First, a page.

DuBOIS — Lifespan Family Services, which provides foster care and adoption services, has a new DuBois location.

“We had a much smaller unit in another area of the DuBois Mall,” said Lifespan Executive Director Patrick Shea at Tuesday’s grand opening and ribbon cutting event held by the Greater DuBois Chamber of Commerce. “Because of our growth, we needed to have larger space. We really liked this unit because it was very big and it was very centrally located. The mall’s been very good to us. We’ve gotten lots of new foster parents from people walking by. They stop in and ask questions. That’s why we’re working to stay here.”

Lifespan, which is a 501(c)(3) non-profit headquartered in Punxsutawney, was founded approximately 10 years ago, Shea said.

“Because of growth, we had a lot of children being placed from Clearfield and other counties,” he said. “This was centrally located, right off of Interstate 80. It’s right at the edge of Clearfield and Jefferson counties, so it’s very convenient for the families and the counties that do business with us to pop in and drop off children, and sometimes belongings, or paperwork, or whatever needs dropped off.”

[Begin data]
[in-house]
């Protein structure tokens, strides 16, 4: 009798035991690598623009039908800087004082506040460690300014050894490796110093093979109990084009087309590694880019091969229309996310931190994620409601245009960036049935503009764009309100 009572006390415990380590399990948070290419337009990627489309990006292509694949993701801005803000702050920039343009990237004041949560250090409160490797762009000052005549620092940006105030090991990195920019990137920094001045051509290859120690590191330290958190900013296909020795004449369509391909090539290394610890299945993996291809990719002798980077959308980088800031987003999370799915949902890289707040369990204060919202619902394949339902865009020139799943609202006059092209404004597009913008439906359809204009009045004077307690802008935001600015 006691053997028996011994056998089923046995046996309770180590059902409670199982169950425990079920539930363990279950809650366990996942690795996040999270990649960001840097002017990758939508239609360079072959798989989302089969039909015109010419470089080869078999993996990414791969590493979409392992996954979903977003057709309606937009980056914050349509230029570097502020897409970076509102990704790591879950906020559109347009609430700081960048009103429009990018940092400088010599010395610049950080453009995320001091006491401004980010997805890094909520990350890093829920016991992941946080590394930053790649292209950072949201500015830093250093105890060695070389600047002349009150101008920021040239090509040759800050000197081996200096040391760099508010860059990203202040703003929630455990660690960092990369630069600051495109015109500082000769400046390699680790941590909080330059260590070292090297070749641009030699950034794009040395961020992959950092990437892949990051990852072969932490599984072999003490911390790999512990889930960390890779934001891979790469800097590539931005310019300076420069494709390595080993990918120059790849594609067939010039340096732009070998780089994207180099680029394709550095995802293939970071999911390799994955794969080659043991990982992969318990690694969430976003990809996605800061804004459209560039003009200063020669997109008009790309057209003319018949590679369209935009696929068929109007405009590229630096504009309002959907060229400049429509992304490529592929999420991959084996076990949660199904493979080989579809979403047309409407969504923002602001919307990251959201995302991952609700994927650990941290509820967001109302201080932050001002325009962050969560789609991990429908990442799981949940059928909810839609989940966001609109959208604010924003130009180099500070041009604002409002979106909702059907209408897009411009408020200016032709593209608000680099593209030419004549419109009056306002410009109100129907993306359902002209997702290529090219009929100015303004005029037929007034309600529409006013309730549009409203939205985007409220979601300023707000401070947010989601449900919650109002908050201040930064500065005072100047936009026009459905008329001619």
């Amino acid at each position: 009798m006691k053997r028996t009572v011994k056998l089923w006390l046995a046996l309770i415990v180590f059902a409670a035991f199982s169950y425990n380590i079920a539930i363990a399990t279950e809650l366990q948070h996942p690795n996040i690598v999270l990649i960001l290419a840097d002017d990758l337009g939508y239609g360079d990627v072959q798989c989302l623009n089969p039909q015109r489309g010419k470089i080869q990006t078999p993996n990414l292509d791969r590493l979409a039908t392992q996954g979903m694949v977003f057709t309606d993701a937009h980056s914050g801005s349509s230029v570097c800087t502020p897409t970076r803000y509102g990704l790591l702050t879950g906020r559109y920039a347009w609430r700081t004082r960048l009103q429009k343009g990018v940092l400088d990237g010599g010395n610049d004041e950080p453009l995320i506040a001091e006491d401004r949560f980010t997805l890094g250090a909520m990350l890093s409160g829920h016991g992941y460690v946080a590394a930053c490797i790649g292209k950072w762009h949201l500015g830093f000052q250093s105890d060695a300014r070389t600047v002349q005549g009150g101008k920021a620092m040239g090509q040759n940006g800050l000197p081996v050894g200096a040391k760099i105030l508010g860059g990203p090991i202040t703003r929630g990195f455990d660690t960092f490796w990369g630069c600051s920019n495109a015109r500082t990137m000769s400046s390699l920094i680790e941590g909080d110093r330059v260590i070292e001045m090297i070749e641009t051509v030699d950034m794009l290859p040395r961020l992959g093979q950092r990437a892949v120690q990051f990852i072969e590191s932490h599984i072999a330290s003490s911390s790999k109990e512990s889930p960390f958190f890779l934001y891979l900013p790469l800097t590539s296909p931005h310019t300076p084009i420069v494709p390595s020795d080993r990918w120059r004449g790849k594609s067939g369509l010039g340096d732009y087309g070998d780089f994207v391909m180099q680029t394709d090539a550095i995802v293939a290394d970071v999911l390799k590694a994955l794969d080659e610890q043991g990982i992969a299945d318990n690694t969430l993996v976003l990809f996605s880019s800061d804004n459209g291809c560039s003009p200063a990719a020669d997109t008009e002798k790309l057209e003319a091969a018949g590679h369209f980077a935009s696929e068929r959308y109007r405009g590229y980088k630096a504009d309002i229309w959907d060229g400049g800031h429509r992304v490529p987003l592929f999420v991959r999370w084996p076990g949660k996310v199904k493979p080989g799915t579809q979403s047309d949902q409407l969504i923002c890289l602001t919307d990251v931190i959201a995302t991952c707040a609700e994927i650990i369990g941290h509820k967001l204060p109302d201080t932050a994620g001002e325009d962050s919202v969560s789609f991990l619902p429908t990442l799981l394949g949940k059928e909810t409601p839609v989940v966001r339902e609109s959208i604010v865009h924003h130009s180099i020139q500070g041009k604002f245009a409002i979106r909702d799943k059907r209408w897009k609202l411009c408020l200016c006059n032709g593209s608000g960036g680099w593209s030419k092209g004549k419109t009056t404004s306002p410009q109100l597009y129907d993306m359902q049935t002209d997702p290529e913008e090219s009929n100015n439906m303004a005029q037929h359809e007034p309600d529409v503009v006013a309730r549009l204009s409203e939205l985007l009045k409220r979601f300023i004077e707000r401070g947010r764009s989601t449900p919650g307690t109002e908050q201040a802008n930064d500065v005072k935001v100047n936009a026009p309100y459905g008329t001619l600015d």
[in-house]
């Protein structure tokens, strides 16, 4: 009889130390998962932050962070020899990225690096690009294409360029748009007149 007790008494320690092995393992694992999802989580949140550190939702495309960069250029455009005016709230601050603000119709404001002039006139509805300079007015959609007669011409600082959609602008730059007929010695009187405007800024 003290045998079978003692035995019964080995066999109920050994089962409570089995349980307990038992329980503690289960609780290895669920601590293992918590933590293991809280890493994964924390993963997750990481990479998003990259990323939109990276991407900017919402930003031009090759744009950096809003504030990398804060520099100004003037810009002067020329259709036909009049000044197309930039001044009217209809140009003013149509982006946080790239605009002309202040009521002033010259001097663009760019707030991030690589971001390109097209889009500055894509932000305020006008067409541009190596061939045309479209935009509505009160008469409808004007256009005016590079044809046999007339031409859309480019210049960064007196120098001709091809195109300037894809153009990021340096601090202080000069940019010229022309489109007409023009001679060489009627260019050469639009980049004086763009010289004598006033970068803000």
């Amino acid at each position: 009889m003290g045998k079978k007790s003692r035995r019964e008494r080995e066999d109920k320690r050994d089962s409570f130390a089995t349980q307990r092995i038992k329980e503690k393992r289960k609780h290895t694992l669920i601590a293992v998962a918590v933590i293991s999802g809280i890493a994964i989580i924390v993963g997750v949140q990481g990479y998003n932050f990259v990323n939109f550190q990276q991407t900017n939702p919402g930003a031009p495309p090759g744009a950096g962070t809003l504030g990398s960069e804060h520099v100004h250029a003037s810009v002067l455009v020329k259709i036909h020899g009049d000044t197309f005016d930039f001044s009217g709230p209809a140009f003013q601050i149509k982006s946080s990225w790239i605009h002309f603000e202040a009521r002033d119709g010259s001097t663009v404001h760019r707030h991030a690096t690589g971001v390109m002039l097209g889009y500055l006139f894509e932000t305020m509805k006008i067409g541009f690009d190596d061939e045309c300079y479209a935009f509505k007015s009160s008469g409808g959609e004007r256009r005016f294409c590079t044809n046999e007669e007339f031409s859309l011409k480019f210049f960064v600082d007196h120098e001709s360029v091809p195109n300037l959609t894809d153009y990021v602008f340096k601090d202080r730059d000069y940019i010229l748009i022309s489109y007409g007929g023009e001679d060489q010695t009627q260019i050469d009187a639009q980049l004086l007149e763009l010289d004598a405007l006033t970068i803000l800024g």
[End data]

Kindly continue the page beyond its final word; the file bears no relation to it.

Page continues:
Shea said Lifespan was begun because the area was underserved with foster parents. Quite often children from Clearfield and Jefferson counties had to be sent two or three hours away.

“That makes it hard to visit their family, makes it hard for the county caseworkers to go visit the children, and it makes it expensive because if they’re driving one way and then maybe they spend an hour or two with the child then return, that’s an entire day for one case,” Shea said. “A county may have 100 or more cases, and they just don’t have the manpower for distant placements.”

Plus, there’s a fresh push over the last few years to keep children in their home school districts so that when they’re taken out of their home they might remain in the same school district so that they can continue with friendships and the relationship with their teachers and have a little continuity with their education, Shea said.

“They find that that allows for the child to have a much more stable situation when they have something familiar,” Shea said. “They’re losing home, maybe Grandma, maybe that pet, and sometimes their siblings. If they can have that school experience intact, that’s very helpful. That’s what we have really strived to address is providing local homes for local kids. That has been the key to our growth, and that’s why we’re expanding here.”

Shea said Lifespan, which just opened a third office in New Stanton, employs 26 people who serve virtually all of central and western Pennsylvania.

“It’s been very refreshing when people talk foster care to have our name mentioned regularly. We’re very proud of that,” Shea said.

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